The chemical composition, moisture, protein, oil, carbohydrate and ash of the red alga species studied are shown in table 1. Moisture contents value was 742.1 g.Kg-1. The protein, oil, carbohydrate and ash contents were 254.0, 44.0, 691.9 and 10.1 g.Kg-1 alga dry matter, respectively.



In the present study, it was found that the hemagglutinating activity in the protein fraction F 0/80 bound to a guar-gum column and eluted with 0.02 M glycine buffer, pH 2.6 (figure 1) showed a yield of 27,4% of the hemagglutinating activity corresponding to 14.5 times purification (table 2).



The apparent molecular mass of the native lectin, determined by size-exclusion chromatography on a Sephadex G-100, was calculated to be 5.8 kDa. When the lectin was submitted to Sodium Dodecyl Sulphate Polyacrylamide Gel Electrophoresis (SDS-PAGE) in the presence of b-mercaptoethanol (figure 2) a single protein band was obtained, suggesting that the lectin could be a monomeric protein.



The lectin showed specificity for rabbit erythrocytes, when treated with the enzymes trypsin, bromelain, or subtilisin (table 3).



The results of sugar inhibition tests using a large number of simple sugars and glycoproteins for P. capillacea lectin are presented in table 4. The lectin did not show any inhibition by all simple sugars tested at 25 mM concentration. Of the glycoproteins tested, only avidin and porcine stomach mucin were inhibitory requiring the same concentration (156 µg.mL-1). Fetuin and egg-white did not inhibit the lectin at maximum concentration tested (1,250 µg.mL-1).



The hemagglutinating activity of the lectin was not affected by the presence of 5 mM EDTA, showing that the lectin is not a metallic protein.

The lectin was stable in the pH 7 to 10, retaining 50% of its haemagglutinating activity at pH 5. In addition, the hemagglutinating activity of P. capillacea lectin when submitted to heat treatment, was stable until 60 ºC during 30 min, and still retained 50% of its original activity even after 30 min at 70 ºC. When exposed at 80 ºC during 10 min, the hemagglutinating capacity of the lectin declined rapidly, reaching 6% of the control value. The hemagglutinating activity was totallly destroyed by heating the lectin at same temperature for 30 min. (figure 3). The activation energy of denaturation process (DG’) was estimated to be 106.87 kJ.mol-1.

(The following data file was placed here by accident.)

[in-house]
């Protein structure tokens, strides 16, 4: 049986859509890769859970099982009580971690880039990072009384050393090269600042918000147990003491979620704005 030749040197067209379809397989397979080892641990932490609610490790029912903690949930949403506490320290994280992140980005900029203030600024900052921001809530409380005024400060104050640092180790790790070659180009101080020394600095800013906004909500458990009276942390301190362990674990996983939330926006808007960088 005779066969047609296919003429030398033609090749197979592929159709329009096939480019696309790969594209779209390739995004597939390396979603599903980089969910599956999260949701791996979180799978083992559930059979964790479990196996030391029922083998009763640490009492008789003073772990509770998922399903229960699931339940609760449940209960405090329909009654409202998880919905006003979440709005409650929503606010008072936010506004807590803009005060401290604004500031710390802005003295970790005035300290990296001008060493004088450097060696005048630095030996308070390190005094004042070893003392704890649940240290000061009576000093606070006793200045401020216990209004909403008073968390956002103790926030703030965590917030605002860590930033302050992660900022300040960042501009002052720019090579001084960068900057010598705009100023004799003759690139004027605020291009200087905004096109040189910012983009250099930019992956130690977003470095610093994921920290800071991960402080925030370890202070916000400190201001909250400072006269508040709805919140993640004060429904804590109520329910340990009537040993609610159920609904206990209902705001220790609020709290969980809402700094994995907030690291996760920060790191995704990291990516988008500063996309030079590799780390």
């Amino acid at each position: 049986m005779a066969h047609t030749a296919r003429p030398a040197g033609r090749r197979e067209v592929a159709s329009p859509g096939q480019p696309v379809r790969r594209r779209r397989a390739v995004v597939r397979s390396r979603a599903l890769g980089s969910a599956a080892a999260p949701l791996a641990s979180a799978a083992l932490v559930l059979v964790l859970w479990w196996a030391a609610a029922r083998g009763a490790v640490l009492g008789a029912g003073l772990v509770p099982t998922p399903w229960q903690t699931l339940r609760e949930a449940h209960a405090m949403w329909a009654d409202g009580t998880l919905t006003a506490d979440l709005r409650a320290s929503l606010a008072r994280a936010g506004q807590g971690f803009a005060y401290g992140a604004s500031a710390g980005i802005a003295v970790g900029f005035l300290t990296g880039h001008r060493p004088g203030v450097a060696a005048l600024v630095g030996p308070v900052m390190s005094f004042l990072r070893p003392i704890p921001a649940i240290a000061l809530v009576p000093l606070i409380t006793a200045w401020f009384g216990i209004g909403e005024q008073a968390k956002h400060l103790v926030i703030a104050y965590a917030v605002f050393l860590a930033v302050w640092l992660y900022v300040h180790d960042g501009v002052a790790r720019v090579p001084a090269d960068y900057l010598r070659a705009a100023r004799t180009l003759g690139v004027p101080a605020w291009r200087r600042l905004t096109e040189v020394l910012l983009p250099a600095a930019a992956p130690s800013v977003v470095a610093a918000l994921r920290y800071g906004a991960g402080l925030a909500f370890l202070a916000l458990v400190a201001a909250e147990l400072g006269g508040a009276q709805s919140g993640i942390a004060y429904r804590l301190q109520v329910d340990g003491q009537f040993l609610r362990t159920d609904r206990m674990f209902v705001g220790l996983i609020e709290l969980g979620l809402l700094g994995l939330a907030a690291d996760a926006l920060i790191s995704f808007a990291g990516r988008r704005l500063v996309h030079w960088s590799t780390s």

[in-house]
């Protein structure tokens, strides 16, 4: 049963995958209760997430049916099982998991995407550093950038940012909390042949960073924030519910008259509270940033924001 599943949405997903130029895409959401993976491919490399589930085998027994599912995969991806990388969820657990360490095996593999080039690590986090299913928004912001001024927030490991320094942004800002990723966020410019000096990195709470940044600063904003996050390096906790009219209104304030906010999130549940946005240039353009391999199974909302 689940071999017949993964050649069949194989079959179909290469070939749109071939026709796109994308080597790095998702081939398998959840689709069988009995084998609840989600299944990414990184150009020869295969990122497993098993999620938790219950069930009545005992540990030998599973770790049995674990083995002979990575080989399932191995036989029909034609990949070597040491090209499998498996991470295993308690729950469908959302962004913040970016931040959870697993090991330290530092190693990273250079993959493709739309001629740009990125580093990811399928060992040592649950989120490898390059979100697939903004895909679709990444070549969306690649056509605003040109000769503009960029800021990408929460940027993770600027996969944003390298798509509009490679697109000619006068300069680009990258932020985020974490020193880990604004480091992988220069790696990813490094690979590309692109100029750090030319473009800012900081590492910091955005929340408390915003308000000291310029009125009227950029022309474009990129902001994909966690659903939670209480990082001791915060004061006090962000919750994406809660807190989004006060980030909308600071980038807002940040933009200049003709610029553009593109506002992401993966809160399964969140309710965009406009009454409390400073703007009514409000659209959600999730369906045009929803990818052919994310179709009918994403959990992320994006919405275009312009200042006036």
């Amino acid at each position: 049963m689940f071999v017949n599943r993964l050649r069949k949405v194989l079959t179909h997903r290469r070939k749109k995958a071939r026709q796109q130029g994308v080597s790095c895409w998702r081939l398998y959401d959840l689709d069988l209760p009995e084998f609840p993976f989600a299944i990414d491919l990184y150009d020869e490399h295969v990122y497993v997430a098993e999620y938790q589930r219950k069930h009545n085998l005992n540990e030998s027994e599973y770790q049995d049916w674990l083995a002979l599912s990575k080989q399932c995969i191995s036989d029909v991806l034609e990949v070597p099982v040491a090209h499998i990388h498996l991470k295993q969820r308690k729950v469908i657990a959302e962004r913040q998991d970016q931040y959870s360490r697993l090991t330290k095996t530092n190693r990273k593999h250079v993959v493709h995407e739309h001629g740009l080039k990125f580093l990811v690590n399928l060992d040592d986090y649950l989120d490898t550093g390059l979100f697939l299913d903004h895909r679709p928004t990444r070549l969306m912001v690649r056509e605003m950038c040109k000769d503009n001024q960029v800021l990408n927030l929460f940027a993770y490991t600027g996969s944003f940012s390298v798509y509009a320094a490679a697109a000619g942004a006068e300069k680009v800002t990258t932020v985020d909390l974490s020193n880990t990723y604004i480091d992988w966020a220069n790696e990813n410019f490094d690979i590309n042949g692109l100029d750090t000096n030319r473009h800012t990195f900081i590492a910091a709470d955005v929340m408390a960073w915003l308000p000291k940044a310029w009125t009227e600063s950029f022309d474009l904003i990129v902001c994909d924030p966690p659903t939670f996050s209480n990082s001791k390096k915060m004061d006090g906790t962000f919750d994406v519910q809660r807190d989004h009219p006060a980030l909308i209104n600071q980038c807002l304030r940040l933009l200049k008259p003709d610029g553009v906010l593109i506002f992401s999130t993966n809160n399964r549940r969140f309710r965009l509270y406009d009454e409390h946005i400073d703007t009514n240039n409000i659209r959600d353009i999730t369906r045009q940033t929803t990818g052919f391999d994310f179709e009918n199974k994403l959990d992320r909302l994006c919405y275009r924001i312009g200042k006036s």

Carbohydrate analysis by the phenol-sulphuric acid method showed that the lectin does not possess carbohydrate in the structure.



The high content of water is a peculiar characteristic in the diverse classes of algae studied, probably due to the necessity of a thermal regulator mechanism of these organisms. Among the organic constituents the carbohydrates was the highest one. The results show that this alga species can be regarded as a protein source, comparable to values found to various leguminous seeds (Singh & Singh 1992) and, consequently a lectin source.

Cross-linked guar-gum, a galactomannan consisting of chains of (1 ® 4) linked b-D-manose with aDgalactose linked (1 ® 6) as single unit side chains, has been used as an efficient, inexpensive and rapid general affinity medium for the purification of lectins from land plants (Sampaio et al. 1998b). The utilisation of affinity chromatography is also an important tool in the process of purification of algae lectins. Many lectins from these vegetables were isolated by this technique, such Ptilota filicina J. Agardh (Sampaio et al. 1998b), Enantiocladia duperreyi (Benevides et al. 1998a) and Caulerpa cupressoides (Benevides et al. 2001). Most of the lectins isolated from marine red algae have low molecular weight (Rogers & Hori 1993). The marine red alga Hypnea japonica Tanaka contains four lectins exposure to a temperature of 70 ºC for 25 min. The activation energy of denaturation (D G´) was estimated to be 106.87 kJ.mol-1 which is similar to the value found for some plant lectins (Cavada et al. 1996) and marine algae (Benevides et al. 1998a). The absence of carbohydrate in the structure of the lectin differ of the observed to another lectins from marine algae: Codium tomentosum (Huds) Stackhouse (Fabregas et al. 1988), Bryothamnion seaforthii and Bryothamnion triquetrum (Ainouz et al. 1995), Solieria filiformis (Kützing) Gabrielson (Benevides et al. 1996), Enantiocladia duperreyi (Benevides et al. 1998a) and Caulerpa cupresssoides (Benevides et al. 2001).


Acknowledgements This work was supported by Conselho Nacional de Desenvolvimento Científico e Tecnológico (CNPq), Coordenação de Aperfeiçoamento de Pessoal de Nível Superior (Capes), Financiadora de Estudos e Projetos (Finep), Fundação Cearense de Amparo à Pesquisa (Funcap).



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1. Universidade Federal do Ceará, Departamento de Bioquímica e Biologia Molecular, Caixa Postal 6020, 60451-970 Fortaleza, CE, Brazil.

2. Corresponding author: